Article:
Wednesday, May 06, 2020

House Rules: Tinkering With Encumbrance

I've been trying to organise some quarantine D&D for the near future, because everyone being at home with nothing to do seems to me like the perfect time for some gaming.  I've never played over video chat before, so I want to run something simple and quick, and the Tom Moldvay version of Basic D&D seemed to fit the bill.  Reading it over, though, there were a number of areas that I'm not entirely satisfied with, so the inevitable red pen came out and I started house-ruling.  So much for quick and simple...

One of those areas that I've been tinkering with since forever is encumbrance.  Tracking encumbrance by coins can result in some very fiddly addition, and using pounds isn't really much better.  I've never found a system that I can keep track of at the table, or that my players can be bothered with.  What I'd like is something that uses a less granular measure of weight, and that can be gauged with a quick look at a player's character sheet.  I was playing around with it again over the weekend, and I think I might have cracked it.

Rather than using exact weights, I'm going with a system that uses encumbrance "slots", kind of like some computer RPGs.  Each character begins with a base of 15 encumbrance slots, which is modified up or down based on their Strength modifier.  For characters created using Moldvay D&D, that gives a range from 12 to 18.

Every item takes up a number of slots.  Most items take up one slot, some take up two, and there are smaller items that take up a third of a slot.  Armour takes up a number of slots based on its bonus to AC.  I'm still tinkering with these numbers, but here's a summary of what I have so far:

  • 7 slots: Plate Mail Armour
  • 5 slots: Chain Mail Armour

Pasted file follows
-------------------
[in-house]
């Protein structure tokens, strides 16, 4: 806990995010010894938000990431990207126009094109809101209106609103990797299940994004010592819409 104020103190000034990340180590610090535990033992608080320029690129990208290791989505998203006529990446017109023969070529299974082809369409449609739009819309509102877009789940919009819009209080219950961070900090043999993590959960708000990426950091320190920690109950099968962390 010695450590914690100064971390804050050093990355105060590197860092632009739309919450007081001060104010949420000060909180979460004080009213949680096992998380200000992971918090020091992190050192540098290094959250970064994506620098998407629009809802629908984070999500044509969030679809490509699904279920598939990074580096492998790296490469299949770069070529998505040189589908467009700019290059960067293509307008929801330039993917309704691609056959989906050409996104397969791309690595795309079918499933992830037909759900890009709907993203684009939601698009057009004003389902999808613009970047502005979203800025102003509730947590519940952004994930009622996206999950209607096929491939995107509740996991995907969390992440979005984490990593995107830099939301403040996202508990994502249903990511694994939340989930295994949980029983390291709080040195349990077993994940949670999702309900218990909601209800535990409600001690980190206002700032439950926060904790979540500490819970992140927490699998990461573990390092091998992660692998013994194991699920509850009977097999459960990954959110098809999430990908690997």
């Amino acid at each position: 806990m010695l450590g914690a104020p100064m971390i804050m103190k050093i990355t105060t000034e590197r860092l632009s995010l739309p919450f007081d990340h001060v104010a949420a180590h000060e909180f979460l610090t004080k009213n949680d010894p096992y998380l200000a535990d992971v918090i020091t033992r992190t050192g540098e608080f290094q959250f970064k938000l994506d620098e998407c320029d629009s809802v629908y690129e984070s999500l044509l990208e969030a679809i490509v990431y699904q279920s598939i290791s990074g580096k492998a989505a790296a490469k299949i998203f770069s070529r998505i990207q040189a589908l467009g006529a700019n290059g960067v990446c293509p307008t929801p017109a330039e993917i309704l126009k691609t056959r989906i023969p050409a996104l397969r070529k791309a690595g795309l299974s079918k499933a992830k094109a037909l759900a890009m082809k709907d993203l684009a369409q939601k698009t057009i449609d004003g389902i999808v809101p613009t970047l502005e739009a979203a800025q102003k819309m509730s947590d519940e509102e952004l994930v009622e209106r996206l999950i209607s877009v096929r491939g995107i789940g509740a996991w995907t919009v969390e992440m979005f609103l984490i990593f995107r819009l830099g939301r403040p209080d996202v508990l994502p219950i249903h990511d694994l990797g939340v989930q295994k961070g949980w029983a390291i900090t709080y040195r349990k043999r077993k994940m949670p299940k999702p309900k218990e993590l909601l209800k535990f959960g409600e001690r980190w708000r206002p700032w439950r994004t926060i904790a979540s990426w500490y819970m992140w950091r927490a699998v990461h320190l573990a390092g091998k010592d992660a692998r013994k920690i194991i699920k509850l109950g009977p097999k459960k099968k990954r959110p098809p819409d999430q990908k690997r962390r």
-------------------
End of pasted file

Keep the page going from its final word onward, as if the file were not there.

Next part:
• 4 slots: Pole Arm
  • 3 slots: Leather Armour, Two-Handed Sword, 10' Pole
  • 2 slots: Battle Axe, Long Bow, Crossbow, Spear, Long Sword, Standard Rations
  • 1 slot: Shield, Hand Axe, Short Bow, Quiver, Quarrel Case, Club, Mace, Sling and Stones, Short Sword, War Hammer, Backpack, Crowbar, Grappling Hook, Hammer, 12 Iron Spikes, Lantern, Mirror, Iron Rations, Rope, Large Sack, Thieves Tools, Tinderbox, Torches (6), Waterskin
  • 1/3 slot: Dagger, Oil Flask, Holy Water, Small Sack

Very small items, such as rings, gems, cloves of garlic, etc. don't count towards encumbrance in this system.  Neither does clothing, or pretty much anything else a character is wearing aside from armour.

Backpacks are a special case: a backpack has six slots of its own, but only counts as 1 slot towards a character's encumbrance.  Obviously, only one backpack can be used in this way at a time.

Coins are also a special case.  Every 100 coins take up a slot, so theoretically an average character can carry up to 1,500 coins.  In practice, I assume that any character wearing clothes has enough pockets and pouches to hold 100 coins.  Beyond that, coins can't be carried unless you have a container, such as a sack or a backpack.  Coins placed in your primary backpack won't contribute to your encumbrance beyond the 1 slot for the backpack, but coins in sacks or a second backpack take up slots as normal - I figure dragging around a sack of coins will weigh someone down pretty quickly.  This allows me to properly try to run some logistical D&D; I really want to play one of those game where the players have to make hard decisions about what treasure they carry out of the dungeon.